Author: Alex Fell
Publisher: J. A. Allen, Limited
Category: Sports & Recreation
A standard reference on horse breeds, illustrated and updated Celebrating the animal that has been a stalwart servant to humankind for countless generations, Bonnie Hendricks’s International Encyclopedia of Horse Breeds is the most thorough compilation of horse breeds ever attempted. The nearly four hundred entries, arranged alphabetically, include foundation breeds now extinct as well as extant breeds from across the globe. Each entry details the breed’s origin and background, size, appearance, chief use, and status (rare versus common). A list of breed associations and government departments that supplied data and photographs for the encyclopedia has been fully updated for this edition. With its breadth and depth of coverage, as well as 530 black-and-white and 32 color illustrations, the encyclopedia continues to be a standard international reference.
Author: Bonnie L. Hendricks
Publisher: University of Oklahoma Press
The most comprehensive single volume dedicated to horses, The Original Horse Bible is a celebration of the long relationship that humans and horses enjoy, written by two highly regarded horsewomen, the late Moira C. Allen and Sharon Biggs. This 480-page volume, elaborately illustrated by world-renowned horse photographer Bob Langrish, is divided into eleven sections, covering topics that span the world of horses, from evolution and domestication to horse riding, training, competitions and more. Section 1: “History, Physiology, and Behavior” discusses the natural history of the horse, including adaption, migration, and domestication, how horses became integral to human kind, the role of horses in society (war horses, law-enforcement horses, race horses), as well as animal welfare and the plight of wild and feral horses. The anatomy and physiology of the horse are detailed in discussions of the horse’s bodily systems, structure, senses, gait/movement, and coat and color patterns. In terms of behavior, the authors discuss the life cycle of the horse and reproduction, intelligence and trainability, and horse mentality and natural instincts. In Section 2: “Breeds and Types,” the authors trace the evolution of modern horse types from three known ancient ancestors and archaic types and extinct breeds. They describe the modern types of horses based on their particular looks and specific uses (Baroque, Cob, Hack, Hunter, Polo Pony and so forth). A detailed discussion of horse color follows, explaining the differences between each and what specific characteristics define each (buckskin, palomino, and pinto). The extensive breed chapter offers portraits of approximately 175 breeds, alphabetically arranged, from the Abaco Barb to the Welsh Pony, including many rare and handsome breeds from around the world as well as favorites like the American Quarter Horse, the Shetland Pony and the Thoroughbred. Main entries provide alternative names, region of origins, brief history, and physical descriptions for each breed. Sidebars called “Breed in Brief” offer concise overviews of the lesser known breeds. The popular hobby of horse riding is the focus of Section 3: “Activities with Horses,” which describes English, western, and driving competition as well as rodeo, competitive trail riding, vaulting, polo, and other horse sports. Section 7: “Rider Instruction” continues the discussion on riding with chapters on riding instructions, safety and fitness as well as English and western riding skills. In Section 4: “A New Horse” and Section 5 “Horsekeeping,” the Bible becomes a primer for all horse owners offering detailed information about choosing the right horse for novice riders, families, and experienced riders and purchasing the horse and the proper equipment (saddles and bridles, boots, gear, and gadgets). The section concludes with chapters on transporting horses, stabling and boarding, and feeding and grooming. Section 6: “Health” discusses veterinary care and vaccines, recognizing the signs of a healthy animal, first aid for each area of the horse’s anatomy, hoof care, and winter wear. A complete chapter is dedicated to battling parasites and pests and avoiding poisonous plants in the horse’s environment. A chapter on alternative care completes the section. Section 8:”Horse Training” focuses on various training philosophies and early handling, training lessons, solving training problems (leading, bolting, biting/nipping, rearing/buckling and shying). Section 9: “Competition” is dedicated to horse shows and classes, preparation for various kinds of shows for both the horse and the rider, and what to expect at the show. These chapters are filled with priceless firsthand advice and pointers from the authors about how to succeed at each of these events. Section 10: “Breeding Mares and Raising Foals” offers a complete overview of the reproduction of horses, with details on choosing a stallion, live cover versus artificial insemination, pregnancy, delivery, and care, imprinting, and handling of the young. Section 11: “The Senior Horse” discusses the horse’s golden years, signs of aging, nutrition and care, retirement from activities, and general care for aging animals. Horse owners will find symptoms and treatment for sixteen of the most common equine aliments (found in the appendix) to be of great utility, as are the resource section and complete index at the end of the volume.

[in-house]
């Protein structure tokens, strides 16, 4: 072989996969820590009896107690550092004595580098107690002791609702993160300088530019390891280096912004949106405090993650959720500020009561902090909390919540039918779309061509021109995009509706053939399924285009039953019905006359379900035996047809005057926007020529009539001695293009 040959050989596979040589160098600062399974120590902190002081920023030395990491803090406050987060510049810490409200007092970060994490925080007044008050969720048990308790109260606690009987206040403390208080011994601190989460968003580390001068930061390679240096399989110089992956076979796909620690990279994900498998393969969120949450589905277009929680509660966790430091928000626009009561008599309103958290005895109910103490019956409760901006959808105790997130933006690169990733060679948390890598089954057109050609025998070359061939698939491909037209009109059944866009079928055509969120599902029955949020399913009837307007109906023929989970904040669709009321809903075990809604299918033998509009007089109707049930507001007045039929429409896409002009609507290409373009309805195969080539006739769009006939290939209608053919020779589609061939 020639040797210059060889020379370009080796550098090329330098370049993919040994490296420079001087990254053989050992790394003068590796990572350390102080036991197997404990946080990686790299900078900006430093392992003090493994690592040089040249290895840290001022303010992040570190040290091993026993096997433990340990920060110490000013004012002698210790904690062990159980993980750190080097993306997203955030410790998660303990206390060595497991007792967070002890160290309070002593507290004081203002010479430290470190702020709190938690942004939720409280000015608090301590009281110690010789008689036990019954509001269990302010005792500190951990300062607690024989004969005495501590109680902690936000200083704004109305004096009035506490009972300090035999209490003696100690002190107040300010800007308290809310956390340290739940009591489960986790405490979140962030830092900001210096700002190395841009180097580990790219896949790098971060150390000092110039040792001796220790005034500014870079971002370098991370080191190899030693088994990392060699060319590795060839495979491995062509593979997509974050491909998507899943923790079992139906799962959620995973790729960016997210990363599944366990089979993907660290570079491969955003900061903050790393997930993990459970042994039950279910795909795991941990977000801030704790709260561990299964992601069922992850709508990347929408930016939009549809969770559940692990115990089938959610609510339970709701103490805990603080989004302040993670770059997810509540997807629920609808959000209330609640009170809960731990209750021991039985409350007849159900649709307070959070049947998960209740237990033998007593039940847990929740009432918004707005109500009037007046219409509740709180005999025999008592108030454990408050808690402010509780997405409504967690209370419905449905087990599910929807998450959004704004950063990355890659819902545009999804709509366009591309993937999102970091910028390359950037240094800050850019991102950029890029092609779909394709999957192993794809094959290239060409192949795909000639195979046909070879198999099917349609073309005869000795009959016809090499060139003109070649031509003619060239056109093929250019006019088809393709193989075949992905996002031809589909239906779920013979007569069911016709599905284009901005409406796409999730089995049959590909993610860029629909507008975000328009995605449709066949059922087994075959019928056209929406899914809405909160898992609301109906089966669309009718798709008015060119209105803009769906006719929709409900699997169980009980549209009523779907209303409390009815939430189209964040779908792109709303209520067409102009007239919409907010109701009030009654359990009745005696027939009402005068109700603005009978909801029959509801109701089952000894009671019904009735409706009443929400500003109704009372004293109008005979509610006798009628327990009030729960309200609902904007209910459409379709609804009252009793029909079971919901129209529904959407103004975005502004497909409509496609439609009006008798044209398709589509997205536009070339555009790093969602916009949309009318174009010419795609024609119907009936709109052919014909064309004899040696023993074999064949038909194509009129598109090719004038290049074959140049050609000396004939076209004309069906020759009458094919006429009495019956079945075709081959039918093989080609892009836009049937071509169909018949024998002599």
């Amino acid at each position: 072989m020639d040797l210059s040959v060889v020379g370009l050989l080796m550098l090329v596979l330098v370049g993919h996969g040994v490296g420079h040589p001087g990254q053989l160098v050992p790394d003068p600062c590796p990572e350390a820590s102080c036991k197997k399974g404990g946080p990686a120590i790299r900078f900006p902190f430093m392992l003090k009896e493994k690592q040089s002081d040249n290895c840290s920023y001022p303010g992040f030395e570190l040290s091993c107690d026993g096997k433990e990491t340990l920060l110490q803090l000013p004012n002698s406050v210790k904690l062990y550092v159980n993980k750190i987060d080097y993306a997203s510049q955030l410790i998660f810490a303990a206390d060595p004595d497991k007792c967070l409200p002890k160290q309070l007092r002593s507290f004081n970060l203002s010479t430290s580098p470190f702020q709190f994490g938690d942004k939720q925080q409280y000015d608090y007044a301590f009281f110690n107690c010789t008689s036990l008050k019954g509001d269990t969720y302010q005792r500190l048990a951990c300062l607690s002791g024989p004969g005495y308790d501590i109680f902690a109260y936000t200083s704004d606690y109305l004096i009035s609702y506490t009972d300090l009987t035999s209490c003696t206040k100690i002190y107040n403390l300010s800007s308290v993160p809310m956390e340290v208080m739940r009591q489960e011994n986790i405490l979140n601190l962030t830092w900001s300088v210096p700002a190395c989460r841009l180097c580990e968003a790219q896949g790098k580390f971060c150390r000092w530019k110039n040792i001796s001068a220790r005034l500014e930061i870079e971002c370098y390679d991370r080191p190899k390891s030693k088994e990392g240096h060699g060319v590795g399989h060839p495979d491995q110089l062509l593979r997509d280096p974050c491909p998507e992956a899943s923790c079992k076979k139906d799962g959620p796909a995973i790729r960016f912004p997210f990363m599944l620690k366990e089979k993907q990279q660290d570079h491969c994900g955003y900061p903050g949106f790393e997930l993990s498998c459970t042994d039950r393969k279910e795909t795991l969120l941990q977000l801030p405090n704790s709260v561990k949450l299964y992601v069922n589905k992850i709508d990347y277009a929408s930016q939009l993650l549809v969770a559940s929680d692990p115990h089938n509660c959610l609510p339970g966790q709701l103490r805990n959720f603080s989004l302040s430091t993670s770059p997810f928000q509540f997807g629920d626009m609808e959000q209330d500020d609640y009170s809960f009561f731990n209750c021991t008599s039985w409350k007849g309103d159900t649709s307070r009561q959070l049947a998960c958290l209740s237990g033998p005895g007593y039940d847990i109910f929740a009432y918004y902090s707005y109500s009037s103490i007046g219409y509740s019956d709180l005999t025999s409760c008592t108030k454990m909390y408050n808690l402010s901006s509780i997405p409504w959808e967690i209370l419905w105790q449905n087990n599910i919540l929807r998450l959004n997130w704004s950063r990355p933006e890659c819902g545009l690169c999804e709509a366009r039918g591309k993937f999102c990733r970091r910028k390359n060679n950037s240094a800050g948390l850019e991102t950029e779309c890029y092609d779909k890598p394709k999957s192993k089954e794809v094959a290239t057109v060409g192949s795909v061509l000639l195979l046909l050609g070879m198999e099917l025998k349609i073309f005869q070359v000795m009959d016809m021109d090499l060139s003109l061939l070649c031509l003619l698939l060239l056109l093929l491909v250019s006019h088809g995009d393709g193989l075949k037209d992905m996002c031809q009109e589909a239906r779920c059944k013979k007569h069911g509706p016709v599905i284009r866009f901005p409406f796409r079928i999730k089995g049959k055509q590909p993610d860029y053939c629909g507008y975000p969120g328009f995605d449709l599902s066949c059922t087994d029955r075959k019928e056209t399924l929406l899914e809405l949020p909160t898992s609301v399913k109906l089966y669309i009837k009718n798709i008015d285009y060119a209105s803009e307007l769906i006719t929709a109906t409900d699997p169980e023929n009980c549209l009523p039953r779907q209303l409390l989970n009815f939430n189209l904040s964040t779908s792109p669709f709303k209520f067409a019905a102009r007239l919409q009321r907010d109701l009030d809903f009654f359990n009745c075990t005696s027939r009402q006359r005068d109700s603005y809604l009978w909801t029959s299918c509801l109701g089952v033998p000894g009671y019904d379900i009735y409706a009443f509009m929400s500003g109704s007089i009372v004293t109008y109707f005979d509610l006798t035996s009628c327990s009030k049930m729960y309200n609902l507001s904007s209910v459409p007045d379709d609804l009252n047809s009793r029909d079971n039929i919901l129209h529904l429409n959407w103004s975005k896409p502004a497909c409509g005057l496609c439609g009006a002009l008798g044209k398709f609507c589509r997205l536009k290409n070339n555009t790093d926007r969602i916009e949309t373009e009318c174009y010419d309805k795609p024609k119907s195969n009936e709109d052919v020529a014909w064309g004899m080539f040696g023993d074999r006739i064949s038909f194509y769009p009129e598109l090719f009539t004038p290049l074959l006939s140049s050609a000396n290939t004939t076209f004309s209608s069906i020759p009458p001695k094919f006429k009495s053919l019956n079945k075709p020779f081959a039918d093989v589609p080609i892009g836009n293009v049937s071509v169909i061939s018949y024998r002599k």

The Definitive Source for All Things Horse
Author: Moira C. Reeve,Sharon Biggs
Publisher: i5 Publishing